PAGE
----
The colour of Petro’s cabinet

By: León Valencia for @infobae

Translation by: María Victoria Ramírez


At the time of writing this article, Petro already has eight ministers: José Antonio Ocampo in finance, Álvaro Leyva in foreign affairs, Alejandro Gaviria in Education, Carolina Corcho in Health, Cecilia López in Agriculture, Patricia Ariza in Culture, Susana Muhamad in environment and sustainable development and Francia Márquez, vice president of the republic, for the new ministry of equality and women. A little more than half of the ministers are still to be designated, although names are already sounding for these positions. Those designated give for a first analysis about where the composition of the cabinet is going.


All these ministers moved in the last elections in the two leftist coalitions, the (El Pacto Histórico) Historical Pact and (La Coalición de la Esperanza) the Coalition of Hope, the first more ideologically defined, the second more towards the centre of the political spectrum. Some -starting with Álvaro Leyva- militated in the traditional parties, but in the last twenty years, in the shake-up that Álvaro Uribe Vélez hit Colombian politics by unequivocally raising the flags of the right, all were located on the left wing.


If he maintains this colour in the new appointments, the cabinet will definitely be the other side of the Uribe’s governments. But he will also depart from Santos' economic orthodoxy.


Until now, the representation of Cesar Gaviria's Liberal Party, which very soon announced its support for the new government, has not appeared. Neither are people related to the Conservative Party, Radical Change (Cambio Radical) and the U Party (Partido de la U), groups that in declarations after the second round stated that they would not go to the opposition.


The strangest thing is that a representation of the Green Party (Partido Verde) has not yet appeared, despite the fact that a fraction of that force supported Gustavo Petro since the referendum and the first round; and another faction, which includes Claudia López and Ariel Avila, supported him in the second round, helping him to consolidate the great victory in Bogotá.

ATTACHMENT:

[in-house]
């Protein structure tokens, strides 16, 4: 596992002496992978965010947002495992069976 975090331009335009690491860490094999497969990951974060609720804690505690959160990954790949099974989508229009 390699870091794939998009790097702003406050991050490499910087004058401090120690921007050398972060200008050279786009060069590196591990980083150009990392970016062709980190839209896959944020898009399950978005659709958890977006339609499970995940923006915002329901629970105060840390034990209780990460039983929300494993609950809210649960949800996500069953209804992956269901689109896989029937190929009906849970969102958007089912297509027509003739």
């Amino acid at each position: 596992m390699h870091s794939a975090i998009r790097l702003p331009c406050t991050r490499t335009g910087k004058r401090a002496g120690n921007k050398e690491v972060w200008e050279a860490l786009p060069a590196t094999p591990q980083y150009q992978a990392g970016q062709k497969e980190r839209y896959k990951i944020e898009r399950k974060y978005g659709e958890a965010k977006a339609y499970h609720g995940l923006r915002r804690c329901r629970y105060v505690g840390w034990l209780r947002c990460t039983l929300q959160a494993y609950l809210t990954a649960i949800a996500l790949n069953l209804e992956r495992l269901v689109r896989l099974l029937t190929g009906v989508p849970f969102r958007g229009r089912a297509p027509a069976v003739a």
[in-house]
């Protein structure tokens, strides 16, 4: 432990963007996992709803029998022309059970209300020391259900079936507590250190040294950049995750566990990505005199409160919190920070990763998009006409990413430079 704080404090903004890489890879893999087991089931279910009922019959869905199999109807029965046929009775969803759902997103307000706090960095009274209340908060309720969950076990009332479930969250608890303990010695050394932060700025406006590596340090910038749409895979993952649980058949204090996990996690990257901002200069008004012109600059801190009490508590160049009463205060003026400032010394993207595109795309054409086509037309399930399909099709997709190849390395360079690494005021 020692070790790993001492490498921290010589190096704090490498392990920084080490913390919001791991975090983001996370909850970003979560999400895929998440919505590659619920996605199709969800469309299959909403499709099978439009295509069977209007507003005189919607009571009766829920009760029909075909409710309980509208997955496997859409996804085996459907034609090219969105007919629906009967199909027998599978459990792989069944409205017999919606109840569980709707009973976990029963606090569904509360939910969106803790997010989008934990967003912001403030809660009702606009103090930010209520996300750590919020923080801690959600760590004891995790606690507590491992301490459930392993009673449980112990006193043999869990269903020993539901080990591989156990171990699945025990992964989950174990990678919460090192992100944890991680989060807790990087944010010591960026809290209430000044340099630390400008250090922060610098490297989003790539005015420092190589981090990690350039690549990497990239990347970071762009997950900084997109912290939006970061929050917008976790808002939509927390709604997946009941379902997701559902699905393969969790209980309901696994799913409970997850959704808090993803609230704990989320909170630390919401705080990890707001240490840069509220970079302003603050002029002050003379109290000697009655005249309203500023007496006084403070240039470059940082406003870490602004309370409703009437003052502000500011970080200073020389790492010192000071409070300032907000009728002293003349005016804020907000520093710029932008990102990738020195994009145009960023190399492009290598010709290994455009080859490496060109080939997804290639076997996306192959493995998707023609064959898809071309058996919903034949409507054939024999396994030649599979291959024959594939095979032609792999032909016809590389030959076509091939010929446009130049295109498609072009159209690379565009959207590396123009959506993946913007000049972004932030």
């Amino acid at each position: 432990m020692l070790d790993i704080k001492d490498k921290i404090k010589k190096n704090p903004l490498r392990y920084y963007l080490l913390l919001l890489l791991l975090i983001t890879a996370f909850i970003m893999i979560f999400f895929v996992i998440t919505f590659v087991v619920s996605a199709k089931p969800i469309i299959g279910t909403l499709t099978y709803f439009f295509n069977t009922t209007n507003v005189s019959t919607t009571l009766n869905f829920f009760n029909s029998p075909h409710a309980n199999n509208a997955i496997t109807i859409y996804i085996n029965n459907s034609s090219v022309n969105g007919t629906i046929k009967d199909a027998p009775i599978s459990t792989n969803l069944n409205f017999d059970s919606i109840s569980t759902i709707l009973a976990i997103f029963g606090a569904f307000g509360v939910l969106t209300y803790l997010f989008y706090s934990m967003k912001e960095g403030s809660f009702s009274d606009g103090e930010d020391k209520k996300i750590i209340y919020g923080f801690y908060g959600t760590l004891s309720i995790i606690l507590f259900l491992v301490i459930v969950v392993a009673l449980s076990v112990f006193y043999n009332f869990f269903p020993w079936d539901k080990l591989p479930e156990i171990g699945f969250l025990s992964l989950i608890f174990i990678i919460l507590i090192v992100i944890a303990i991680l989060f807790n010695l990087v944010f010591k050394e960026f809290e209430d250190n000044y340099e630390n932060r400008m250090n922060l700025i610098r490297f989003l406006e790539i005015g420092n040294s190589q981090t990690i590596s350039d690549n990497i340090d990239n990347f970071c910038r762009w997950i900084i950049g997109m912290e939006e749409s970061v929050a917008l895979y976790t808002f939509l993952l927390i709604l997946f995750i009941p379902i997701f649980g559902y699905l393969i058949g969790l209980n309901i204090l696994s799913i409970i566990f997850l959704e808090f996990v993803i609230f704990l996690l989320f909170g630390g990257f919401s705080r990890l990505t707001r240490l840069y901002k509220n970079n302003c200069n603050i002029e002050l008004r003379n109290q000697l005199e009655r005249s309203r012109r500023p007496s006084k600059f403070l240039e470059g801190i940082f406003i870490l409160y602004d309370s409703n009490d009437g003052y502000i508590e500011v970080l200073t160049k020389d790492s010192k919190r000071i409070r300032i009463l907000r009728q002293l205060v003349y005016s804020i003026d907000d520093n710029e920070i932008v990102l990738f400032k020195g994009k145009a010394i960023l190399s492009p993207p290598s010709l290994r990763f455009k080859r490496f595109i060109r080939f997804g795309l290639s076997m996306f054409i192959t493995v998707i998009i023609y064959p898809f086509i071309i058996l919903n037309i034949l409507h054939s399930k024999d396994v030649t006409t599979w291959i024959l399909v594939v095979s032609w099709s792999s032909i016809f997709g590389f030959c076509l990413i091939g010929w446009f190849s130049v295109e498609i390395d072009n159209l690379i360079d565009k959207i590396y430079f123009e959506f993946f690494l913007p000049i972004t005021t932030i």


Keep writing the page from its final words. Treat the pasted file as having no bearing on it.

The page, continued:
Most have held ministries or important public positions and have played a relevant role in national life, which means that Petro is appealing to well-known figures and experienced people in politics and, at least, in this first stage of his government. , he wants to privilege experience over youth.


They are people with a lot of character who do not hide their thoughts and do not turn them down easily either, so Petro will have interlocutors with their own ideas, with thoughtful strategies, with discursive skills, who will test the president's ability to listen and collectively define every day plans and programs. It will have to do the same in its relations with the Congress that will be installed on July 20th with such a diverse composition.


The participation of women in the cabinet has been faithfully guarded. They have five quotas out of eight. It is an indication that gender equality will be respected. There is no other way. Because the female vote in the last stretch of the campaign was very important and also because there is already a special sensitivity in the country on this issue.


Now, Petro, in the announcements of each appointment, included a condensed summary of the work of those designated and there he marked the terrain of the transformations that they had to carry out. He did it with the first of those named -Álvaro Leyva- to whom he commended the task of putting the foreign ministry in function of peace.


The ministers he lacks are not unimportant. But the big headache is the definition of the Minister of Defense. He or she should be a civilian so as not to return to the time of ministers coming out of the military ranks. He or she will have the mission of recovering the leadership that the current minister has lost over the generals. Diego Molano strangely became a spokesman for the Military leadership and a defender of their mistakes, and that is too serious for the leadership of the Armed Forces.


Another no less complicated mission of the new Ministry of Defense will be to recover the unity of the ranks and agree with them on a deep reform of the Armed Forces to bring them in tune with the Post-Conflict and the political alternation between right and left. It is not a secret to anyone that the peace agreements, the serious violations of human rights and the notorious acts of corruption have opened deep discussions among the country's officers and have broken the unity of command that is so essential in the military establishment.